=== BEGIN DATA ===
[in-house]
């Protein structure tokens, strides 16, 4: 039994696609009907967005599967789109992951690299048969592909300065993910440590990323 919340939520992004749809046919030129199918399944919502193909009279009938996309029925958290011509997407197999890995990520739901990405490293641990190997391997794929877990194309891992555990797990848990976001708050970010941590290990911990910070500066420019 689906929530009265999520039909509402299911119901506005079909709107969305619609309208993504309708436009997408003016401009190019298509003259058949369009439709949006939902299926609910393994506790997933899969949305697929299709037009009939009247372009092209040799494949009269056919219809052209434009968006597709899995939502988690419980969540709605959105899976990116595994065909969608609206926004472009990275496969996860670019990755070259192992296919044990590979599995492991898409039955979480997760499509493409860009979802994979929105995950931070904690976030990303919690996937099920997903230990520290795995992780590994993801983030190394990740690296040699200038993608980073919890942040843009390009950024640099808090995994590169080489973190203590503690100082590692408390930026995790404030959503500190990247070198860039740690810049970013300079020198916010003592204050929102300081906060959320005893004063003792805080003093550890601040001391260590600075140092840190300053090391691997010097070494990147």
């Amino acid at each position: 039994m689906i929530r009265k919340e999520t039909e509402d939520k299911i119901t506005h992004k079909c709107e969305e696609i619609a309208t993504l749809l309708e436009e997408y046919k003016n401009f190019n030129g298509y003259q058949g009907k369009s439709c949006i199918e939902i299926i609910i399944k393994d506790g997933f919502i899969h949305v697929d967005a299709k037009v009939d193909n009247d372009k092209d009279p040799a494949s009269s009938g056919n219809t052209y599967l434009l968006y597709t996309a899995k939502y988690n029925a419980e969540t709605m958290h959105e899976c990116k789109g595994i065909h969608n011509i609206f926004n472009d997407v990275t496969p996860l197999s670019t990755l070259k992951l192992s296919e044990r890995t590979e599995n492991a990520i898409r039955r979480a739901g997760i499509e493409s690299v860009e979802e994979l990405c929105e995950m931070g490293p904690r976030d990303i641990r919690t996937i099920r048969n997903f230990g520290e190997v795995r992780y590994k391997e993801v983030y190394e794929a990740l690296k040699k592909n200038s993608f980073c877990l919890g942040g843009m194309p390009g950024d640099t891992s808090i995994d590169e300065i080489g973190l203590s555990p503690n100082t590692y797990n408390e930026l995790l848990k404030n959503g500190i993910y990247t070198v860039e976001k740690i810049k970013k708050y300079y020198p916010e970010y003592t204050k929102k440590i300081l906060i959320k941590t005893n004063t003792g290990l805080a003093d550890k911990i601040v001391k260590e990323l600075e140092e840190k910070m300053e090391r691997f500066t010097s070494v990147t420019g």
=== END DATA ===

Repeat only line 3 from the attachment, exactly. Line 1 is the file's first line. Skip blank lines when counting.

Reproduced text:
């Amino acid at each position: 039994m689906i929530r009265k919340e999520t039909e509402d939520k299911i119901t506005h992004k079909c709107e969305e696609i619609a309208t993504l749809l309708e436009e997408y046919k003016n401009f190019n030129g298509y003259q058949g009907k369009s439709c949006i199918e939902i299926i609910i399944k393994d506790g997933f919502i899969h949305v697929d967005a299709k037009v009939d193909n009247d372009k092209d009279p040799a494949s009269s009938g056919n219809t052209y599967l434009l968006y597709t996309a899995k939502y988690n029925a419980e969540t709605m958290h959105e899976c990116k789109g595994i065909h969608n011509i609206f926004n472009d997407v990275t496969p996860l197999s670019t990755l070259k992951l192992s296919e044990r890995t590979e599995n492991a990520i898409r039955r979480a739901g997760i499509e493409s690299v860009e979802e994979l990405c929105e995950m931070g490293p904690r976030d990303i641990r919690t996937i099920r048969n997903f230990g520290e190997v795995r992780y590994k391997e993801v983030y190394e794929a990740l690296k040699k592909n200038s993608f980073c877990l919890g942040g843009m194309p390009g950024d640099t891992s808090i995994d590169e300065i080489g973190l203590s555990p503690n100082t590692y797990n408390e930026l995790l848990k404030n959503g500190i993910y990247t070198v860039e976001k740690i810049k970013k708050y300079y020198p916010e970010y003592t204050k929102k440590i300081l906060i959320k941590t005893n004063t003792g290990l805080a003093d550890k911990i601040v001391k260590e990323l600075e140092e840190k910070m300053e090391r691997f500066t010097s070494v990147t420019g």